Baby born with 4 legs, 2 spines survives risky surgery to remove two extra limbs

By The Rainbow

The very young life of Baby Dominique is now forever changed.

She was born in the Ivory Coast, with four legs and two spines, the result of a twin who died in utero and was absorbed by Dominique’s body.

At 10 months, after flying nearly 9,000 miles, the child underwent a massive, risky surgery to remove two of the extra limbs, which protruded from her neck and were weighing on her spines and overtaxing her heart and lungs, physicians said.

After more than six hours of surgery at Advocate Children’s Hospital in Illinois, Dominique is sitting up, laughing and on her way to a much better future.

“She’s great,” foster mom Nancy Swabb told Tuesday as Dominique wailed in the background. “She’s doing very well.”

Dominique, apparently a little hungry, abruptly piped down when Swabb gave her a bottle.

The baby arrived in Chicago in February, courtesy of Ohio-based charity Children’s Medical Mission West, to prepare for an extremely complex surgery requiring a

Photo credit: Advocate Children’s Hospital
50-person medical team of surgeons, plastic surgeons, nurses and technicians.

The nonprofit group provides life-changing surgeries to needy children around the globe.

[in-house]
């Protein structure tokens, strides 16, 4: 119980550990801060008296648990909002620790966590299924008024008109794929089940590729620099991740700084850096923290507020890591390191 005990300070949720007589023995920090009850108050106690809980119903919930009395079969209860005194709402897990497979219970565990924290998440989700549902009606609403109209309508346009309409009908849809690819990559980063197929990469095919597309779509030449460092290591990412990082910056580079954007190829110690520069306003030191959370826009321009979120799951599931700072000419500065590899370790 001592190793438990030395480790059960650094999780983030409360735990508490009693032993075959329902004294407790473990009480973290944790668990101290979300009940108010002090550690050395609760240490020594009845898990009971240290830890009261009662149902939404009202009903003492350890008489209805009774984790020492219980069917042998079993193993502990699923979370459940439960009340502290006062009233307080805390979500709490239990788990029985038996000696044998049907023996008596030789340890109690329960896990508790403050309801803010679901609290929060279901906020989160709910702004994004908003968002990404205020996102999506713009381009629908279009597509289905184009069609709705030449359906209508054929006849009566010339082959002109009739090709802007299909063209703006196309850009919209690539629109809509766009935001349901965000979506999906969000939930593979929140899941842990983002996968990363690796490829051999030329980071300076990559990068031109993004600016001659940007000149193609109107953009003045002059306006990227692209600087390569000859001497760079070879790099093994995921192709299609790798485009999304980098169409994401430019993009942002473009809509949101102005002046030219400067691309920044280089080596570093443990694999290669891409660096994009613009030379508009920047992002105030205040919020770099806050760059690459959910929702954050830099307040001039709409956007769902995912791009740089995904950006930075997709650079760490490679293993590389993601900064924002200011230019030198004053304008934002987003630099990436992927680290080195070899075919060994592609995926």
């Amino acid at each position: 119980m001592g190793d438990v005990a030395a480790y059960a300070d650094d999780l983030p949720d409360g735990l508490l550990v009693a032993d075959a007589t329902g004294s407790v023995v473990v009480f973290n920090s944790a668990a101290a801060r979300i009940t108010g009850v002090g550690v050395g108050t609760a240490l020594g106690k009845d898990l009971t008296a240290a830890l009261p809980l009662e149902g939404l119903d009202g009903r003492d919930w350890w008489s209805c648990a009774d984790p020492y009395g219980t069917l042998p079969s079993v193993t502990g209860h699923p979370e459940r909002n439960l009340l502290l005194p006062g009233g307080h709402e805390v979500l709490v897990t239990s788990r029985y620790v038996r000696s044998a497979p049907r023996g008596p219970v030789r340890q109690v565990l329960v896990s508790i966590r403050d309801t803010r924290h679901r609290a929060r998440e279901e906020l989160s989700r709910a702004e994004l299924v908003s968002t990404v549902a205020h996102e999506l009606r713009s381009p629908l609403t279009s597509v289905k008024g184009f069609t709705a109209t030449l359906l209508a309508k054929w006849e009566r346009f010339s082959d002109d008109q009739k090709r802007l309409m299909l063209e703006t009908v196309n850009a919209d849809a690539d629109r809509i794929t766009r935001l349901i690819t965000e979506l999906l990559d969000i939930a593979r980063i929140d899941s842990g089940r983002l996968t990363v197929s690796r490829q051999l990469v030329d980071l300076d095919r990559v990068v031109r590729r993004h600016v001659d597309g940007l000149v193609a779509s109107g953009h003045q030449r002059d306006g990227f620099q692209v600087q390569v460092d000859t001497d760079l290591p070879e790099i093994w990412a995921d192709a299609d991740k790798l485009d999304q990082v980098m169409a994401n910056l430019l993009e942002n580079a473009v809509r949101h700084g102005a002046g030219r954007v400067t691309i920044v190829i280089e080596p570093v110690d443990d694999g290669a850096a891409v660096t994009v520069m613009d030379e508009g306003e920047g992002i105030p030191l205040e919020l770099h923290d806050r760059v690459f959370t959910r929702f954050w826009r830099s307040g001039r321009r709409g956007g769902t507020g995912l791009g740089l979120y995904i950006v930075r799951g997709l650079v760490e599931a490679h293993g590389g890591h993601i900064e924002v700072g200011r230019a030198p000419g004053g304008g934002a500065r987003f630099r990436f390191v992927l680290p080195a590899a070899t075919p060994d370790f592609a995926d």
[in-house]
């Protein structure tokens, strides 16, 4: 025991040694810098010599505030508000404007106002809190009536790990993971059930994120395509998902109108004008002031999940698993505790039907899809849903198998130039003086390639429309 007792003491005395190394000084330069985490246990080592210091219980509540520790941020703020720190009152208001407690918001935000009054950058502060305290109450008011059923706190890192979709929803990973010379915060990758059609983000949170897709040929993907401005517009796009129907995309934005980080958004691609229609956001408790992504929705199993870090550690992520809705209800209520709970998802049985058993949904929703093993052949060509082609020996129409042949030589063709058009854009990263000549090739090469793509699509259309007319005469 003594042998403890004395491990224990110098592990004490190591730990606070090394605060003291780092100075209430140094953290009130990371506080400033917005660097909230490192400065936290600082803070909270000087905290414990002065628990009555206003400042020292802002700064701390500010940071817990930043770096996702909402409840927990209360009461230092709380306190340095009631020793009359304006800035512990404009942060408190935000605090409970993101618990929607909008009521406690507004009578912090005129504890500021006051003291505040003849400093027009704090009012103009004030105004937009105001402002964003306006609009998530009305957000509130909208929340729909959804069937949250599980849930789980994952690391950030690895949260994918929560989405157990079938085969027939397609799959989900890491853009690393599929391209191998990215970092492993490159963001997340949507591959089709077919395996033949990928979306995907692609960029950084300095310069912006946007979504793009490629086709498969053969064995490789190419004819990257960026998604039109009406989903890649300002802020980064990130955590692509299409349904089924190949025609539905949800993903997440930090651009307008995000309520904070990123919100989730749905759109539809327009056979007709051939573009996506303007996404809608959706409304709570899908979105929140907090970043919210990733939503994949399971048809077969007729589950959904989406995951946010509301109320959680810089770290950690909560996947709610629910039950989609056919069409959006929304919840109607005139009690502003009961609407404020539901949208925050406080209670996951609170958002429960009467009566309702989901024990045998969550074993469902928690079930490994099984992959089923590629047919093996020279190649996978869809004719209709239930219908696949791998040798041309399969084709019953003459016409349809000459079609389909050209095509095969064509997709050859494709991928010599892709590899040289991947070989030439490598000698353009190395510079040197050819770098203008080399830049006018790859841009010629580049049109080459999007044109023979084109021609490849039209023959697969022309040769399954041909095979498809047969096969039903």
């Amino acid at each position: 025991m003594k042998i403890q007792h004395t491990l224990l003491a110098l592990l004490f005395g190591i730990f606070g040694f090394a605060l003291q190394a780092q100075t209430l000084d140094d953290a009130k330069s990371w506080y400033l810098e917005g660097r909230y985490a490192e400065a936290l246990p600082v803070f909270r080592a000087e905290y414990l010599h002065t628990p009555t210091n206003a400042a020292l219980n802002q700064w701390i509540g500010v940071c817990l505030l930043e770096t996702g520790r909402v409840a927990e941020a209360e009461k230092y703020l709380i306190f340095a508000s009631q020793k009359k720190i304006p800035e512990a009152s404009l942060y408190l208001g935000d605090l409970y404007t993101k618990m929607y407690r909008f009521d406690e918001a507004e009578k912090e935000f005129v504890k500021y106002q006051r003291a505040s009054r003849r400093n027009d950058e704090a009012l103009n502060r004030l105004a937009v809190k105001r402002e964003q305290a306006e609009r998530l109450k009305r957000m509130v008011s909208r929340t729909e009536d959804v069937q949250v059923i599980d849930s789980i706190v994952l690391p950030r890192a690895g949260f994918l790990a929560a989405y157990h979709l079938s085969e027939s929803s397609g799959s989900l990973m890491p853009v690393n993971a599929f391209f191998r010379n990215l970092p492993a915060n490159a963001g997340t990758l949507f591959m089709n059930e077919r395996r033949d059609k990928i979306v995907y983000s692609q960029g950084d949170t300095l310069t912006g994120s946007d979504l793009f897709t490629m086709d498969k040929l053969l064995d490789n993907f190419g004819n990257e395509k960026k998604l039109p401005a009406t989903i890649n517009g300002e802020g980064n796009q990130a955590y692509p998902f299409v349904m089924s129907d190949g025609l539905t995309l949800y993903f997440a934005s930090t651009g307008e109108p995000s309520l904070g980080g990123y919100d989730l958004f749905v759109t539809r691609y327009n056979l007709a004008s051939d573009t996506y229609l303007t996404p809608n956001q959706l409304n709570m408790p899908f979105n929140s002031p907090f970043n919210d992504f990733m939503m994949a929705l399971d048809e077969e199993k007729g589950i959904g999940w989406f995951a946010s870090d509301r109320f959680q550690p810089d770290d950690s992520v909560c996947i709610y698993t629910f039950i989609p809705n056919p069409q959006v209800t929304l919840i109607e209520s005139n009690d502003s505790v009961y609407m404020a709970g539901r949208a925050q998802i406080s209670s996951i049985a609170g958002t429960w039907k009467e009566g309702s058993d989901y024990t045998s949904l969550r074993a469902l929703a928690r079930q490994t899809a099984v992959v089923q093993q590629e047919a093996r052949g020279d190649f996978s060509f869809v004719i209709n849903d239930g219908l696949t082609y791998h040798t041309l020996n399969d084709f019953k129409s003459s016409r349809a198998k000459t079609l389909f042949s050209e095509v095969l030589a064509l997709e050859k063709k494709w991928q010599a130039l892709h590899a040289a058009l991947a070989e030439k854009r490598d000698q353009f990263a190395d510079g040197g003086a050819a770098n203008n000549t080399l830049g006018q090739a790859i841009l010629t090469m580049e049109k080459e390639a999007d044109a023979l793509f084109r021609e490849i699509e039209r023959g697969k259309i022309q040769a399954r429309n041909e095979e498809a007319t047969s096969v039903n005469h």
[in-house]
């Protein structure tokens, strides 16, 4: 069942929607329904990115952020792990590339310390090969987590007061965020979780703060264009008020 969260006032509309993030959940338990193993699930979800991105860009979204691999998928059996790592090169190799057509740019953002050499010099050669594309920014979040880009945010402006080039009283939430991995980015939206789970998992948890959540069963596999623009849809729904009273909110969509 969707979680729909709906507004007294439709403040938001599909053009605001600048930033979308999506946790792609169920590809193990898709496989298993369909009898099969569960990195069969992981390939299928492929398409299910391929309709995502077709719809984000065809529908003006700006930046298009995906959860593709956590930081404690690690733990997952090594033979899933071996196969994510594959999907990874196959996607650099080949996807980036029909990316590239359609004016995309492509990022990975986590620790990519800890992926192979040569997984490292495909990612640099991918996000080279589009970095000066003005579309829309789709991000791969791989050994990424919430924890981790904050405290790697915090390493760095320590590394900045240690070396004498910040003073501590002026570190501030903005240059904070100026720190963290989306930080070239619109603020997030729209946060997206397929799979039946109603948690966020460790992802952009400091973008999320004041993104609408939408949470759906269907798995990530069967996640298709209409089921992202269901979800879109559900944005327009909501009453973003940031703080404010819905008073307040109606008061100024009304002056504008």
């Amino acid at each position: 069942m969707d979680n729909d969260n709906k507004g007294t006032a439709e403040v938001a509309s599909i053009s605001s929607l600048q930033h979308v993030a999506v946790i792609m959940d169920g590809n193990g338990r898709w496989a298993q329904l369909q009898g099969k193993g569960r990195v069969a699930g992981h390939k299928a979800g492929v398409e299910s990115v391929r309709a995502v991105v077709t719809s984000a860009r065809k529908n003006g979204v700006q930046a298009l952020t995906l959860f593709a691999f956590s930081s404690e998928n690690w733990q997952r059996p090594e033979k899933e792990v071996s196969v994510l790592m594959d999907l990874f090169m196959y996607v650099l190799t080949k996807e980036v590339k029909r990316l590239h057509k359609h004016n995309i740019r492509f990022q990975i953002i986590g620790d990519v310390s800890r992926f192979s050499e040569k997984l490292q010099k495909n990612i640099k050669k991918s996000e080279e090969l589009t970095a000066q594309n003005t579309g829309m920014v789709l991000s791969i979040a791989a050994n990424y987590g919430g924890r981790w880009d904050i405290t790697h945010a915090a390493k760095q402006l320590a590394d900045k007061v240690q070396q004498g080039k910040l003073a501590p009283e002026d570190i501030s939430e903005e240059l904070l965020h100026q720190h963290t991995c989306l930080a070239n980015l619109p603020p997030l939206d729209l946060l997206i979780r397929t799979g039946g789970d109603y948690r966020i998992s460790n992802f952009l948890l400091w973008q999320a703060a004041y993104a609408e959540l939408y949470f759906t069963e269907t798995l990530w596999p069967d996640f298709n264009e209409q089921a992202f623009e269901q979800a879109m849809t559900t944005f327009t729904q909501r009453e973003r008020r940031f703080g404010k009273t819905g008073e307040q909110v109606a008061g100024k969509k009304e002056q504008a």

Swabb had never heard of the group before seeing a Facebook post seeking a host family for Baby Dominique while she underwent, and recuperated from, painstaking surgery to remove a parasitic twin.

Swabb “saw a photo of sweet little Dominique and her mother” in Abidjan, and that was it.

She sent an application and letters of recommendation. Her husband felt as she did. In little more than a week, Dominique was in their arms.

The couple have two adopted children, ages 9 and 15, and so had already undergone detailed background checks, Swabb said.

“It’s really an amazing story about trust and hope,” she said. “Here we are helping another family. They just happen to live on a different continent.”

She sends updates and photos to an advocate at the organization, where they translated into French and sent on to Dominique’s parents. As soon as physicians say she is able, Dominique will return the her family, accompanied on the long flight home by an escort.

Surgeons left both spines intact because they seem to be functioning, Swabb said. “She has full mobility. She is doing what a 10-month-old can do. She’s moving her toes and fingers.”

The baby, who has sprouted two teeth and learned to wave since coming to America, may be heading to Africa as early as next month.

“It’s got to be unbelievably hard for her mother, being separated from her baby for two months,” Swabb said.

But when the time comes, saying goodbye to Dominique isn’t going to be easy for the host mother.

“I’m dreading it,” Swabb said.
Inside Edition